How difficult was the first step towards making a feature film?
Very difficult. I remember thinking I am trapped in this life of constantly telling people I am trying to make a film. I made my first film in 2005 followed by shorts in 2006 and 2007. In 2008 I got an international development fund for a feature fiction. I really thought I’d make my first film in 2008 - I made it ten years later!!! I did not get a penny from the film industry. Yes, some wonderful, highly respected individuals who are part of the industry, who believed in the film, joined me and worked on a minimum budget. I also got a lot of in-kind support from many people in Trivandrum.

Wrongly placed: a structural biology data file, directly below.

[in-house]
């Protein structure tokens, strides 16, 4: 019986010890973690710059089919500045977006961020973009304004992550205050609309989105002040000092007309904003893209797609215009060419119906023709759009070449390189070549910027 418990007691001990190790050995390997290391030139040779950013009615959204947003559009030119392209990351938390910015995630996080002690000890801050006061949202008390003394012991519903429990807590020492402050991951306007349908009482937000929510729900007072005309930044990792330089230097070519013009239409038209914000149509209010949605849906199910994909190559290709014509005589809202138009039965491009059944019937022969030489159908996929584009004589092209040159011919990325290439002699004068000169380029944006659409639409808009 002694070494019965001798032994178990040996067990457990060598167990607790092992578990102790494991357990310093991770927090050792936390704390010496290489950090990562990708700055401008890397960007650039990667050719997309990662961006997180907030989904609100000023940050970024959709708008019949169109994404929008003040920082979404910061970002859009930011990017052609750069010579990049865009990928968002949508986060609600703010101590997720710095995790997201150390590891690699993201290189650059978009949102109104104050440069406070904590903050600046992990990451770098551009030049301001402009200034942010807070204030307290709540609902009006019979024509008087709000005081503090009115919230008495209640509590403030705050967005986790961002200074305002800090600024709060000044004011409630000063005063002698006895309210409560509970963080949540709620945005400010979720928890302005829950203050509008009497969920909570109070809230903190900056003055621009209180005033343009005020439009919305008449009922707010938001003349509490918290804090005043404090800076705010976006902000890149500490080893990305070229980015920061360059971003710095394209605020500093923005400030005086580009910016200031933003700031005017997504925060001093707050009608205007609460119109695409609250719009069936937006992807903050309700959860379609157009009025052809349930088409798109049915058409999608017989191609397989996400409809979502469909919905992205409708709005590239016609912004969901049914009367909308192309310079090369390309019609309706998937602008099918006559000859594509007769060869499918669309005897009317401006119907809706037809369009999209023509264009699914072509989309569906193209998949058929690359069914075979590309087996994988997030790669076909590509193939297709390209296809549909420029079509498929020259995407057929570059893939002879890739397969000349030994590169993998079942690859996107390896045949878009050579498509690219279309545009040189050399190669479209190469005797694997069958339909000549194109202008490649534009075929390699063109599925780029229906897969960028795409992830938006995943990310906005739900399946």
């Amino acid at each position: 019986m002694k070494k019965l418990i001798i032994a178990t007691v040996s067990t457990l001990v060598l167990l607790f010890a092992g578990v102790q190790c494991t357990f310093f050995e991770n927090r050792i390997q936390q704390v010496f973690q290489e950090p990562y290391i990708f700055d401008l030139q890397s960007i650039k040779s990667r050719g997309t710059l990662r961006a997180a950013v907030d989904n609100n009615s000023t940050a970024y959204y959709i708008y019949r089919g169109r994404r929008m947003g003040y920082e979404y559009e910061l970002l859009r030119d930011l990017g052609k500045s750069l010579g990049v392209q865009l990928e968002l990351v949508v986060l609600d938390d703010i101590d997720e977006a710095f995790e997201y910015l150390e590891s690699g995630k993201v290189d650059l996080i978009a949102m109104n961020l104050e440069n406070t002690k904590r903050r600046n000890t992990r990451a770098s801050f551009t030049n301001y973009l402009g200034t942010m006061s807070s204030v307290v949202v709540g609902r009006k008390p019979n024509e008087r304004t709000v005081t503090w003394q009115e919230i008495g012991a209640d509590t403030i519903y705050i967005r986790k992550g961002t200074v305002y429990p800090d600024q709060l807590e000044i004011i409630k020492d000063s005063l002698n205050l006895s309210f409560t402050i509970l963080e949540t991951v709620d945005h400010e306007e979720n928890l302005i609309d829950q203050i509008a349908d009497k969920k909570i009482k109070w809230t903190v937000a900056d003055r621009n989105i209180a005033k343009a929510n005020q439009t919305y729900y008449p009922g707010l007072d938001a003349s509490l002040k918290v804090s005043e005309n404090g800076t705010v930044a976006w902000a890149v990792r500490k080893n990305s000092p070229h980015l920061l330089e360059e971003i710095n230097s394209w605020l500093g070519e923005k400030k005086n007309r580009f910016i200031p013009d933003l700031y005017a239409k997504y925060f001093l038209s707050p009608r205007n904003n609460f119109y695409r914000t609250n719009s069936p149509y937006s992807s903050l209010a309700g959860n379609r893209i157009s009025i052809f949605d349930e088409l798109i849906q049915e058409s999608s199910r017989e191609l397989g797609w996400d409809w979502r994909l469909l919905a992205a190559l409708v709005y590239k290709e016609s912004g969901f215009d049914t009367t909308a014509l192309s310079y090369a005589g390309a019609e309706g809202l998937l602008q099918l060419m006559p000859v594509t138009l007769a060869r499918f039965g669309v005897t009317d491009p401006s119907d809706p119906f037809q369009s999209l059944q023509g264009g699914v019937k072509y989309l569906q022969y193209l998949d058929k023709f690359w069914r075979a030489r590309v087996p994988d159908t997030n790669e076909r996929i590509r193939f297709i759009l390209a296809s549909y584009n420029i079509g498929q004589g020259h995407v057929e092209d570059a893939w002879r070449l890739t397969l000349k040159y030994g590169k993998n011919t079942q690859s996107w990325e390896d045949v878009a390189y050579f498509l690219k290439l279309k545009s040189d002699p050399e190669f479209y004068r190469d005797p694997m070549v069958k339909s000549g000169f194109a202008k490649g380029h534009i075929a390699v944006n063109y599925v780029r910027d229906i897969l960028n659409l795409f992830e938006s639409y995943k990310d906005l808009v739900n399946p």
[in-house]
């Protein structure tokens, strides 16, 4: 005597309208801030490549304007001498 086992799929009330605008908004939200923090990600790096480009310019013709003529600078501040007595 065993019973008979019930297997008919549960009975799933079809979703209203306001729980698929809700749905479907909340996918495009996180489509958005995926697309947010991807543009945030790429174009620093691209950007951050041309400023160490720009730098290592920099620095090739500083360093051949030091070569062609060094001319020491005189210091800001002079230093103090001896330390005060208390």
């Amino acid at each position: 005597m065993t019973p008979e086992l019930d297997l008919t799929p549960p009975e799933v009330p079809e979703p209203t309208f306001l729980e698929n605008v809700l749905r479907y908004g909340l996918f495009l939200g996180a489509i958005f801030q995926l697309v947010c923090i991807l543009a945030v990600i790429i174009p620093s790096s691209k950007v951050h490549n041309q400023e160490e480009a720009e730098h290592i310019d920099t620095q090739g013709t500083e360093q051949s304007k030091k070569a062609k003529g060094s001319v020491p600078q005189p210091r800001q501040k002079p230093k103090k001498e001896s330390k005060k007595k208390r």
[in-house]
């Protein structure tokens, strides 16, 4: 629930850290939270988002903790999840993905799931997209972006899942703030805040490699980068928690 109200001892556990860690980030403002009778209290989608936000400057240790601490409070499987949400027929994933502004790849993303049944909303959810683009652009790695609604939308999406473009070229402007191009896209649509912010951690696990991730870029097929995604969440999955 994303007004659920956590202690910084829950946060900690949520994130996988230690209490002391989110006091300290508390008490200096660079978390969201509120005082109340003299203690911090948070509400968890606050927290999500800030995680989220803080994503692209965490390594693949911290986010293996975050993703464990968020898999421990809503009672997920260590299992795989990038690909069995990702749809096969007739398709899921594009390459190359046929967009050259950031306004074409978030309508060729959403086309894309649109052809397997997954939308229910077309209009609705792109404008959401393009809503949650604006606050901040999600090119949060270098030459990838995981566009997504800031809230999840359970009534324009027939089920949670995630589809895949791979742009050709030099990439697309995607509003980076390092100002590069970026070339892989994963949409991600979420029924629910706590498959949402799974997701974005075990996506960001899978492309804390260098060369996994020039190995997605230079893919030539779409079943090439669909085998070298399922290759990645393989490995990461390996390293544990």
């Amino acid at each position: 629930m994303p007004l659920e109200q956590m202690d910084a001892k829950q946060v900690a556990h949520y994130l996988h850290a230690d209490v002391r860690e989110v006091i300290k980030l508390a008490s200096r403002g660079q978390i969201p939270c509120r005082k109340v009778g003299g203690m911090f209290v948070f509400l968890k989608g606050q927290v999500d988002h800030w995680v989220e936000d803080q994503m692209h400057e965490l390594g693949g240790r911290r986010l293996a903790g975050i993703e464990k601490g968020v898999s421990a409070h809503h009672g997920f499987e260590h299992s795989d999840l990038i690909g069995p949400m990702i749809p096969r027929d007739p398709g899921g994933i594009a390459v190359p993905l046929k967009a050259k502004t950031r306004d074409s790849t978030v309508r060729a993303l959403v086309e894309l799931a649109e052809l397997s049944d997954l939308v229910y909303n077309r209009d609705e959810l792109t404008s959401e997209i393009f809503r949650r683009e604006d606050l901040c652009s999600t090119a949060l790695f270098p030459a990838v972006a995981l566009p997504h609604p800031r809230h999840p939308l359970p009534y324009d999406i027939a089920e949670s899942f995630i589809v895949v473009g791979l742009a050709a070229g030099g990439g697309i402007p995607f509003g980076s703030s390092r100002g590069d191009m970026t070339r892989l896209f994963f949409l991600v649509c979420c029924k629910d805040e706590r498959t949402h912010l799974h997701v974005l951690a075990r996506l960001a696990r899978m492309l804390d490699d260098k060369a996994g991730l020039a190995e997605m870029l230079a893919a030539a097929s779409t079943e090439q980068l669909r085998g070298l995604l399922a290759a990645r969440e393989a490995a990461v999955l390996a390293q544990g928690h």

Kalyani's everyday journey is followed with great precision and detail. And the interplay of poetry, music and images haunting. Especially the notes from the nadaswaram...
There is a lot of detailing in Run Kalyani, which is a minimalist pattern film. Music heightens the patterned nature of the film. Also, I have deliberately used music for the everyday scenes of the street rather than inside the households. There are no songs in the film but poetry is exchanged between the two lovers Vijayan and Nirmala.
Yes, as Kalyani walks her everyday walk to work, we see the mad man still able to walk freely, we see the red flags still flying strong in the winds, we see the sketches of great poets and actors on street walls, we see a traditional street musician under a not yet scarce sprawling banyan tree. Kalyani’s female gaze notices her class-allies, like the security guard and driver and dwells on those in the fringes like the mad man and musician. I may sound a bit romantic, but the mad man and musician are important figures for me, they are the rebels of the world!